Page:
After the athlete’s mobility has been addressed and the dynamic warm up sections are in place, the additional segments of the training template can be inputted. The next segment within the training template of the rotary athlete can go one of two ways. If the athlete is relatively advanced with acceptable levels of stabilization and joint integrity, the strength and conditioning coach can choose to implement SAQ training and power development as the next segments. If the athlete is found to have limited segmental stability and lacks joint integrity it will most likely require these segments to be prioritized before SAQ and power development. For the purpose of this article we are going to use an athlete via the assessment findings as example with acceptable levels of joint integrity and segmental stabilization allowing for SAQ and power training to be priorities within the programming.
SAQ training develops the athlete’s speed, agility, rate of acceleration, and quickness in accordance to the requirement of their sport. This is where sport and specificity will come into play. For example, a tennis player will require a very different set of qualities in comparison to a center fielder in baseball. As a result it is imperative the strength and conditioning coach understand the requirements of the sport in addition to the varying positions within a team sport. A third baseman will require a different set of SAQ drills then the catcher or right fielder for that matter. Know your sport and what it entails.
Speed training will encompass the enhancement of sports specific speed. Speed typically has two components to be addressed one of which is acceleration and the second is top speed. Most situations for the rotary athlete centers upon acceleration or how quickly you can get to your top speed. The number of situations where top speed is reach is significantly less for these athletes in comparison to initial acceleration. That being said, speed development for the rotary athlete is going to heavily weigh on the acceleration components of speed.
Agility is change of direction. How quickly can an athlete decelerate, redirect energy, and accelerate in a different direction. Improvements in the component of agility will include the development of neuromuscular power, balance, speed, acceleration, stabilization, and functional strength. These components are addressed throughout the comprehensive strength and conditioning program though this segment within the training template will contain drills requiring the athlete to utilize all of these components simultaneously.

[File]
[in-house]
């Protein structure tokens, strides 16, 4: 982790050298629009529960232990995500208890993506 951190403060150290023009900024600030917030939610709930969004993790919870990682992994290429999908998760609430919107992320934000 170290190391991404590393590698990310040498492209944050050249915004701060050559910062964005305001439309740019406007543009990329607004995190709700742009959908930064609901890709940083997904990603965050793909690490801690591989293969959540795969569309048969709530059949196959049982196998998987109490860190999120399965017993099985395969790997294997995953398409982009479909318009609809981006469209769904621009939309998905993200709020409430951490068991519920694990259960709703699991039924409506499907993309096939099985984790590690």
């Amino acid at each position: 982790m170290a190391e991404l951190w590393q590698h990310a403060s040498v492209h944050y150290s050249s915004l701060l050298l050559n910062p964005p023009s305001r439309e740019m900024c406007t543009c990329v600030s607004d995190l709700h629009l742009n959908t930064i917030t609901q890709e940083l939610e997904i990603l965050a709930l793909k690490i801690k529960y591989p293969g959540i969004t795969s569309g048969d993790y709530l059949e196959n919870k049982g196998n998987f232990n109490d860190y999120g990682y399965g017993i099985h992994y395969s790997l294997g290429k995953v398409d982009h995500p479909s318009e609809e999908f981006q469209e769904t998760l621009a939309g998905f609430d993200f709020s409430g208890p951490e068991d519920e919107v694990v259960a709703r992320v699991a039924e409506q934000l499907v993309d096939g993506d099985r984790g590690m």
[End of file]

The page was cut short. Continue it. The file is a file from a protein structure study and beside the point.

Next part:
The definition of quickness lends itself to the idea of reaction time and the athlete improving their quickness. Reaction time is the ability to react quickly to an outside stimulus. The reduction of an individual’s reaction time and a corresponding improvement in the athlete’s quickness results from the improvement in the area of biomotor skills. Biomotor skills relate to the ability of an athlete to cognitively recognize a stimulus, and react with the neuromuscular system correctly. The cognitive recognition concerns itself with audio or visual recognition by the brain of a stimulus, and then the transfer of this information into actual biomechanical movements by the body. Quickness drills will entail these concepts of reaction to stimuli.
Keep in mind SAQ training overlaps where the development of speed, acceleration, change of direction, and the reaction to outside stimuli are connected. The modalities and drills utilized within this section of programming will overlap resulting in improvements within all three segments. Individualization is necessary based upon assessment findings and skill level of the athlete.